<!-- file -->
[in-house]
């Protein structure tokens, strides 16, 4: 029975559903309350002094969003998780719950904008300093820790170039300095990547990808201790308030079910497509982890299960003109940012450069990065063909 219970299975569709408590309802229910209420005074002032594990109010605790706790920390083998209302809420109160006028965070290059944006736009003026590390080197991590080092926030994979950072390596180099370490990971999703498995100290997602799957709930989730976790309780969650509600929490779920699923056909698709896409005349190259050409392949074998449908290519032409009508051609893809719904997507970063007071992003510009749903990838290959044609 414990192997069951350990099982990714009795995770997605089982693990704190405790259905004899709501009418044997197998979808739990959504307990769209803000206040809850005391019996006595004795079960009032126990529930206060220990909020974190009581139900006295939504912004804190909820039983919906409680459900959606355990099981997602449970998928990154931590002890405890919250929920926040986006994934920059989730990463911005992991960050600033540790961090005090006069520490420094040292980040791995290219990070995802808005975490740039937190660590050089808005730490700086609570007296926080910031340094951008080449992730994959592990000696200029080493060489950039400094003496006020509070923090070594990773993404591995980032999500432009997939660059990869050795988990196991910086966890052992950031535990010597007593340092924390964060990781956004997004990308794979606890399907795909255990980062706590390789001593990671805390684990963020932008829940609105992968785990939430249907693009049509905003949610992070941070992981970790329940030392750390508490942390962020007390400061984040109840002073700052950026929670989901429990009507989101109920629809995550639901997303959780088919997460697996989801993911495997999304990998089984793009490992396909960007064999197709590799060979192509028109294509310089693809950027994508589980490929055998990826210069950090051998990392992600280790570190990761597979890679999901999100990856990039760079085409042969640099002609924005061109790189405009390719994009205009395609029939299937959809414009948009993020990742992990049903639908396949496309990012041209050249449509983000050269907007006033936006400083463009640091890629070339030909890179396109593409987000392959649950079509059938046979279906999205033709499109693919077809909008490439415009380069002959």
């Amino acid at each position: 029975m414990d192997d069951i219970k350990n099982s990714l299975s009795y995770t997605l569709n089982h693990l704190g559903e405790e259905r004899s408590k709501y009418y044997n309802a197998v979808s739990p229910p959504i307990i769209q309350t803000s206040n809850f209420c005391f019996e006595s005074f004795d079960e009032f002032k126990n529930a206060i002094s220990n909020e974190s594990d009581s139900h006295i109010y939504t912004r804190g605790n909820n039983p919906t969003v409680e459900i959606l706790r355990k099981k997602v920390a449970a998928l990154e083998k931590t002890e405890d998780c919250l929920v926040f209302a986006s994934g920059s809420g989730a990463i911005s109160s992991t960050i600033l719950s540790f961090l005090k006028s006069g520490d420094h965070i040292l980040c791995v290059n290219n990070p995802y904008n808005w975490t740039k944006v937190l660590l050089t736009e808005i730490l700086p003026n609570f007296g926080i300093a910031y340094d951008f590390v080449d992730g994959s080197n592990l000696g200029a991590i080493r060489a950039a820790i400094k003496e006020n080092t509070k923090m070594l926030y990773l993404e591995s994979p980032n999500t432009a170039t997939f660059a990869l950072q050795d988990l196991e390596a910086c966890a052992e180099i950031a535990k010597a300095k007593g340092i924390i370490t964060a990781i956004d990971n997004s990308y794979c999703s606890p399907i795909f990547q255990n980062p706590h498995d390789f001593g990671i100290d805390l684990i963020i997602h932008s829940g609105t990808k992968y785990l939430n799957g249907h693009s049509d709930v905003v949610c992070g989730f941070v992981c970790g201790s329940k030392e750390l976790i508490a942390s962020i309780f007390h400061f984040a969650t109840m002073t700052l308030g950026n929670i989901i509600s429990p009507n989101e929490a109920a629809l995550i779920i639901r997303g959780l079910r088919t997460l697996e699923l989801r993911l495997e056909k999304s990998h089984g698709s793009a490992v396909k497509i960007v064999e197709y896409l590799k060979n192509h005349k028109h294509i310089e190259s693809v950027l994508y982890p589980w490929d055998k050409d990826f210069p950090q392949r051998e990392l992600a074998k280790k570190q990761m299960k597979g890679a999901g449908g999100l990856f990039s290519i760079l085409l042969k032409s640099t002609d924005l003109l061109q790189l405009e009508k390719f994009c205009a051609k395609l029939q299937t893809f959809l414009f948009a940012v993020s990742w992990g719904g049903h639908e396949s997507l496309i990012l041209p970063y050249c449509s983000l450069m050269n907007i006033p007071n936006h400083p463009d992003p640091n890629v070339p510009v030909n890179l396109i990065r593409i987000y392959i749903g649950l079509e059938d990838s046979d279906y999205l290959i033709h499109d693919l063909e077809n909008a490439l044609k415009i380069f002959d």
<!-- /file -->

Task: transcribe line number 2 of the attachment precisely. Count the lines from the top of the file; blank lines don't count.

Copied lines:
């Protein structure tokens, strides 16, 4: 029975559903309350002094969003998780719950904008300093820790170039300095990547990808201790308030079910497509982890299960003109940012450069990065063909 219970299975569709408590309802229910209420005074002032594990109010605790706790920390083998209302809420109160006028965070290059944006736009003026590390080197991590080092926030994979950072390596180099370490990971999703498995100290997602799957709930989730976790309780969650509600929490779920699923056909698709896409005349190259050409392949074998449908290519032409009508051609893809719904997507970063007071992003510009749903990838290959044609 414990192997069951350990099982990714009795995770997605089982693990704190405790259905004899709501009418044997197998979808739990959504307990769209803000206040809850005391019996006595004795079960009032126990529930206060220990909020974190009581139900006295939504912004804190909820039983919906409680459900959606355990099981997602449970998928990154931590002890405890919250929920926040986006994934920059989730990463911005992991960050600033540790961090005090006069520490420094040292980040791995290219990070995802808005975490740039937190660590050089808005730490700086609570007296926080910031340094951008080449992730994959592990000696200029080493060489950039400094003496006020509070923090070594990773993404591995980032999500432009997939660059990869050795988990196991910086966890052992950031535990010597007593340092924390964060990781956004997004990308794979606890399907795909255990980062706590390789001593990671805390684990963020932008829940609105992968785990939430249907693009049509905003949610992070941070992981970790329940030392750390508490942390962020007390400061984040109840002073700052950026929670989901429990009507989101109920629809995550639901997303959780088919997460697996989801993911495997999304990998089984793009490992396909960007064999197709590799060979192509028109294509310089693809950027994508589980490929055998990826210069950090051998990392992600280790570190990761597979890679999901999100990856990039760079085409042969640099002609924005061109790189405009390719994009205009395609029939299937959809414009948009993020990742992990049903639908396949496309990012041209050249449509983000050269907007006033936006400083463009640091890629070339030909890179396109593409987000392959649950079509059938046979279906999205033709499109693919077809909008490439415009380069002959």